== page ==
Gertrude Chavez-Dreyfuss – Reuters
The U.S. SEC is investigating Overstock.com sale of cryptocurrency to investors, the online retailer said in a filing, sending it shares lower by as much as 10%.
Nat Levy – Geekwire
A new venture fund is looking to invest a cryptocurrency equivalent of more than $190 million in blockchain apps and startups, with a greater mission of making the Seattle area a hub for the emerging technology. The fund comes from an alliance between investment group Reflective Venture Partners and blockchain company RChain Cooperative.
Robert Hackett – Fortune
Garrett Camp has been sketching out plans for a brand new cryptocurrency that aims to fix technical and other challenges plaguing existing projects, such as Bitcoin and Ethereum. His hope, he told Fortune, is to resuscitate virtual currency’s original promise: an instant, affordable, and borderless means of payment for the masses.
FAO: Better put this on the growing list of future hot cryptocurrencies, together with Telegram, Overstock, Kodak, Kik (Facebook maybe?). Guess what coin will you use when riding and Uber? Just saying…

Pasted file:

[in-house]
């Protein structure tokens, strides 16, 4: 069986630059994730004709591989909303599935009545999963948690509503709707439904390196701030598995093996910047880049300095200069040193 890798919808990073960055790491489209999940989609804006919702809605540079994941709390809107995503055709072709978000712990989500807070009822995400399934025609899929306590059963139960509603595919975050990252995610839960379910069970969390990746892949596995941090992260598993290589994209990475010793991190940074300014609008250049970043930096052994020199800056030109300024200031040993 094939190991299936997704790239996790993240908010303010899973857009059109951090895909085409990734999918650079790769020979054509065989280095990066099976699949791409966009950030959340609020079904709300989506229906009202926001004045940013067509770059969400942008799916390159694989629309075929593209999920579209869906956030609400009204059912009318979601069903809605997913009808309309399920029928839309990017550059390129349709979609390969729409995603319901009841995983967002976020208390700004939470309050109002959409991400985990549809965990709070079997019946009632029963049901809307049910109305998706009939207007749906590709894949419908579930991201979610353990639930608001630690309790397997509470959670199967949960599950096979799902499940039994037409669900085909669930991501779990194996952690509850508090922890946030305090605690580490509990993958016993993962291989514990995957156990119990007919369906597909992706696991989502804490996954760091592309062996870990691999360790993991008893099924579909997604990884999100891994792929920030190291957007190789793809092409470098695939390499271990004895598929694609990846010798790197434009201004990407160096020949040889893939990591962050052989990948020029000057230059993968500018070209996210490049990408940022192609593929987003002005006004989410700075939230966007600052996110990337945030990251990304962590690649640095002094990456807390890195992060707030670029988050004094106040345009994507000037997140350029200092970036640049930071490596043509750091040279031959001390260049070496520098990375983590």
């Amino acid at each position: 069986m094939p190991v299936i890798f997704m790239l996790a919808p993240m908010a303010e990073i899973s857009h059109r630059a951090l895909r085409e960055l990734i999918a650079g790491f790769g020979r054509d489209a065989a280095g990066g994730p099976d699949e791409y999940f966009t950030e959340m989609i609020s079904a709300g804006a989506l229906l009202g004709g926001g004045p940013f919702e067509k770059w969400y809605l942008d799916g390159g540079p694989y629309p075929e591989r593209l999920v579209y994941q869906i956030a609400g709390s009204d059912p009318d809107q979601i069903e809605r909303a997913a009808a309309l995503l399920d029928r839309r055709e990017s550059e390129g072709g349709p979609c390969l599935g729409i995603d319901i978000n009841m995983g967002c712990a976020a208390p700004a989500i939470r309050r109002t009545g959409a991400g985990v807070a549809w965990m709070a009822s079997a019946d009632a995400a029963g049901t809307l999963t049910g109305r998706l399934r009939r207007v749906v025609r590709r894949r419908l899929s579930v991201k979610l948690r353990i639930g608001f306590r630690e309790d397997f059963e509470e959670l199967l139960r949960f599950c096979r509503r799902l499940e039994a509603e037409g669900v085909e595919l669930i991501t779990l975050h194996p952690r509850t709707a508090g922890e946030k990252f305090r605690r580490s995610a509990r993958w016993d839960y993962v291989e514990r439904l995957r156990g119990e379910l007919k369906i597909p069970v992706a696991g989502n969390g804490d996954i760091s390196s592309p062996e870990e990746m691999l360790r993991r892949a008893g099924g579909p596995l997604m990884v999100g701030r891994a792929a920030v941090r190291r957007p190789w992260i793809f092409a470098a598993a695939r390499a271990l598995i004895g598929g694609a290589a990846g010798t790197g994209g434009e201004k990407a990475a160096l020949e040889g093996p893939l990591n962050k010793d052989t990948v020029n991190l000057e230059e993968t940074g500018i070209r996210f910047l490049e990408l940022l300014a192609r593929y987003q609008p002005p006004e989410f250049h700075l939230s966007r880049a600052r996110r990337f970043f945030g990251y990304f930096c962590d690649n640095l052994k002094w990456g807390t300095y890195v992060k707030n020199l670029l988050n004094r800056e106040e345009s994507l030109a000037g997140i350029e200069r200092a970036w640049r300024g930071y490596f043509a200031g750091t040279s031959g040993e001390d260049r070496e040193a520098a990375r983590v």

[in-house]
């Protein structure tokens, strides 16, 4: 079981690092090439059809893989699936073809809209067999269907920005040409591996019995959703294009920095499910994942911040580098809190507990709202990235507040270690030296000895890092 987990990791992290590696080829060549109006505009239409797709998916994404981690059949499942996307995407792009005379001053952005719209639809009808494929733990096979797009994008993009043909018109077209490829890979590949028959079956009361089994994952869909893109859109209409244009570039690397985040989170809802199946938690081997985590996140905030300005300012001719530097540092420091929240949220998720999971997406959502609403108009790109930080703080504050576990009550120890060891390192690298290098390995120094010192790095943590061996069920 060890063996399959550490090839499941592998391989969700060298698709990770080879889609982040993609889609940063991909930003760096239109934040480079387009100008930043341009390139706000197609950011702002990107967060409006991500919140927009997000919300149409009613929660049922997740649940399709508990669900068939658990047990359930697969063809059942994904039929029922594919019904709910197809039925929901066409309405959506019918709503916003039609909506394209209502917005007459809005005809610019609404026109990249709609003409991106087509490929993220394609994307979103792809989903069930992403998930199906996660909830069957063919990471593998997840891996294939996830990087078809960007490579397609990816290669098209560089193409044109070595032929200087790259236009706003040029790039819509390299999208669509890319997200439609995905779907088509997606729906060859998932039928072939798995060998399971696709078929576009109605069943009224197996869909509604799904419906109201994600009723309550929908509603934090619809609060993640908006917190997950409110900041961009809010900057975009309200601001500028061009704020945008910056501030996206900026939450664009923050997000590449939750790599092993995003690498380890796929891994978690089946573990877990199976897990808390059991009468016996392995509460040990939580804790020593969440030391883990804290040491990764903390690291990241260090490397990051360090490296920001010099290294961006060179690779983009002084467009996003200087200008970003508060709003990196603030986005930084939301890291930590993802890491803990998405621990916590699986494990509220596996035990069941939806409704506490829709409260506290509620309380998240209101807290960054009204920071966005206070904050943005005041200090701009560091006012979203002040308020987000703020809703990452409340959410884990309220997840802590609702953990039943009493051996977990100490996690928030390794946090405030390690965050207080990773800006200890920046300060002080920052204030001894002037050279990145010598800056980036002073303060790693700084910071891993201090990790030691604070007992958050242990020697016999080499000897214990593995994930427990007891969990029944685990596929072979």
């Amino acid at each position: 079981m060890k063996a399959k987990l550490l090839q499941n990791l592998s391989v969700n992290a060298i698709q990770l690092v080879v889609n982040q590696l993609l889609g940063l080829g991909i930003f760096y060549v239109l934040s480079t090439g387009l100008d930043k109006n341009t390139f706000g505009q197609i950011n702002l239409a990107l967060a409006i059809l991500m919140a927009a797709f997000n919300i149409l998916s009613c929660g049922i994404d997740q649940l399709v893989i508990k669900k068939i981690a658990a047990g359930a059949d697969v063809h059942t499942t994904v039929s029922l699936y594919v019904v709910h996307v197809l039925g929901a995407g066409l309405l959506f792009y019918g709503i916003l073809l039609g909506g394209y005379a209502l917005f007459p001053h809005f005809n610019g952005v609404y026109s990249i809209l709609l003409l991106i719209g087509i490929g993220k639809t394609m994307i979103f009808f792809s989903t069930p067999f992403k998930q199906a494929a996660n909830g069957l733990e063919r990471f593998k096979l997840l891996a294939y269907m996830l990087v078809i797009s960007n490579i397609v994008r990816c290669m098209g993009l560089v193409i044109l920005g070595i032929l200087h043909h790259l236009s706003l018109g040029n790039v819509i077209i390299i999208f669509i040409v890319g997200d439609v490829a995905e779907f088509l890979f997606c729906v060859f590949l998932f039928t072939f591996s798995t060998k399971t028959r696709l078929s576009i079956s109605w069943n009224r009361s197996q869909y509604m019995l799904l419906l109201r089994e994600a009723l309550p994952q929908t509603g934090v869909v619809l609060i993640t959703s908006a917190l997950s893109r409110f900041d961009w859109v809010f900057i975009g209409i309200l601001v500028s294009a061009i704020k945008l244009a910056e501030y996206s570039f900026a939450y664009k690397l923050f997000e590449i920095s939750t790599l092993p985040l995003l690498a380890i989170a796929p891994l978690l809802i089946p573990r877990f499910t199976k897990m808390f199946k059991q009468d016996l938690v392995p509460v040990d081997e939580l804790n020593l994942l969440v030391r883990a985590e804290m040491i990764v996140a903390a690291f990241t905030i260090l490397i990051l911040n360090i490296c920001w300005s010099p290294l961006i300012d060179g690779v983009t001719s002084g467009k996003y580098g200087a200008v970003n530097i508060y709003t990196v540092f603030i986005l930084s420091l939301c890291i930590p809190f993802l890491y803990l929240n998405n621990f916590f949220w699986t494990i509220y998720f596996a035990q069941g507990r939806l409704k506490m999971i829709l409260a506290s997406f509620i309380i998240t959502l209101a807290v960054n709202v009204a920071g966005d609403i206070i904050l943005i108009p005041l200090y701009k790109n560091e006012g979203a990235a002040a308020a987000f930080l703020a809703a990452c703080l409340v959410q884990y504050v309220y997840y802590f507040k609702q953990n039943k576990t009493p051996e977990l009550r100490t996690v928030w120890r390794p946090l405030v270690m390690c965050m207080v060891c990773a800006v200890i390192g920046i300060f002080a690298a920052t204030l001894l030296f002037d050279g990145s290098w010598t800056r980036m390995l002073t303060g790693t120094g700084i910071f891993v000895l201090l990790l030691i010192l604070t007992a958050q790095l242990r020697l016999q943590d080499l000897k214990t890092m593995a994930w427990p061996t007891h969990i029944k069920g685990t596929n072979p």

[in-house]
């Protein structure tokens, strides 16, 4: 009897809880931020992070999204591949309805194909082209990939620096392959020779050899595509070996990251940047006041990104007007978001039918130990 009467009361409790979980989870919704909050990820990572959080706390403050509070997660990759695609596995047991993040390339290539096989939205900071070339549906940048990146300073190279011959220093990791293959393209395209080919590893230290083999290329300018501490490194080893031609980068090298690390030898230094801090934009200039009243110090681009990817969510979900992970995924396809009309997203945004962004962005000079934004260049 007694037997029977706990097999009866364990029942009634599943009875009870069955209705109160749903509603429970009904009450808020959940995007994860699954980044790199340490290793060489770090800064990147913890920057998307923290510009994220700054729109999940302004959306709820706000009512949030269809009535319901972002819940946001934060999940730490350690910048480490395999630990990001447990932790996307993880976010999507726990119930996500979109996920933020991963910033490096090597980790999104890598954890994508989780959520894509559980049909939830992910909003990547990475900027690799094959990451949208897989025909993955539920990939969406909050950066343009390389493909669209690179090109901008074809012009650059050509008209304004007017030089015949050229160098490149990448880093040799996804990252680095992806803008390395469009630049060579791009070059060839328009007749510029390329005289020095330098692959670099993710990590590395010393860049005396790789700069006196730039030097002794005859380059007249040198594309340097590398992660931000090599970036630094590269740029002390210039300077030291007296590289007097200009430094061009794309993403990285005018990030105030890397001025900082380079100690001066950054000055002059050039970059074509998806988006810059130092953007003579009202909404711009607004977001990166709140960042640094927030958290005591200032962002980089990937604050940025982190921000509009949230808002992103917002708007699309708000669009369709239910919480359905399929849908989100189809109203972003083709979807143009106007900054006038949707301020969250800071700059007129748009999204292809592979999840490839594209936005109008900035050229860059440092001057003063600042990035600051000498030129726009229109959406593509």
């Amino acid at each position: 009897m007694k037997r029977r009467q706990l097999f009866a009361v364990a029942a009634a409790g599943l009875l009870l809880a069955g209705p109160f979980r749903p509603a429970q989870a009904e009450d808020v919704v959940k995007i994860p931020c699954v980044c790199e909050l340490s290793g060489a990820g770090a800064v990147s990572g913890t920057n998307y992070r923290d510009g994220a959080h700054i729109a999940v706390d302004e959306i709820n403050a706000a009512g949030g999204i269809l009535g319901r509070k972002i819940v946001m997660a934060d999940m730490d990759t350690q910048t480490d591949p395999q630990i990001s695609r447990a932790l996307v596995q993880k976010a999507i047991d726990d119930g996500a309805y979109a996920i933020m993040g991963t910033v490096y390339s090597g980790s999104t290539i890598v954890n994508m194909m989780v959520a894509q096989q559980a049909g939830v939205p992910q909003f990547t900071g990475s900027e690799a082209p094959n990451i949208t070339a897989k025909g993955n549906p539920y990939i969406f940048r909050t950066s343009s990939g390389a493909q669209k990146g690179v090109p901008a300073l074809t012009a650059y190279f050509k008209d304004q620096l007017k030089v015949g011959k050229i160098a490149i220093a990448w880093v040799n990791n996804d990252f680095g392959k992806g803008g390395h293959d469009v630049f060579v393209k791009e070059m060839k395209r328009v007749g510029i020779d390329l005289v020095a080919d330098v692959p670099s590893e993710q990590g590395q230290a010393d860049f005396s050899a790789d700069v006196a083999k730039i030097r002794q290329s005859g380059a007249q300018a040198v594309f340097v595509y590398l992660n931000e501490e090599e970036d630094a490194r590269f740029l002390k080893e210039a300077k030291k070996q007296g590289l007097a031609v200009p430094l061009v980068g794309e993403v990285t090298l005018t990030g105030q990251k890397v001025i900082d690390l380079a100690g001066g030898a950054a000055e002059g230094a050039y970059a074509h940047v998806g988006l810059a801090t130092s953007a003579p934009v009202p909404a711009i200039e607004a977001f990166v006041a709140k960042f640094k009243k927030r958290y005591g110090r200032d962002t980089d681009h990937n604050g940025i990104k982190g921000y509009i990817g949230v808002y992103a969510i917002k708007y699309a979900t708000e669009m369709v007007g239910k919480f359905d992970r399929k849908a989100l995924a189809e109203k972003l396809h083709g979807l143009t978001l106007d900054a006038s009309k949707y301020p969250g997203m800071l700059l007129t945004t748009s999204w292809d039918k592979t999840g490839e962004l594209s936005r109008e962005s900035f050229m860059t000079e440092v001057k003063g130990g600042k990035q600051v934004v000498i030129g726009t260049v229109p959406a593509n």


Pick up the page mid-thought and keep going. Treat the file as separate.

The Marshall Islands, a small island nation in the western Pacific Ocean, plans to make big waves in the cryptocurrency world. Its parliament authorized the government to create its own cryptocurrency – the sovereign – to serve as an official legal tender. A minister-in-assistance to President Hilda Heine said that the ICO for the sovereign could be ready by the end of the year, adding that the cryptocurrency would help boost local budgets.
DNT: More details about Marshall Islands’ plans to release its own cryptocurrency here, Cryptocurrencies section.
Victor Golovtchenko – Finance Magnates
In a letter to Japanese clients, Kraken has communicated that it is undertaking some bank account changes. Citing “a variety of circumstances”, the company is closing its SWIFT bank accounts in USD, EUR, and GBP. In addition, JPY funding accounts at Japanese bank Sumitomo Mitsui are to cease accepting funds.
Frederic Tomesco – The Star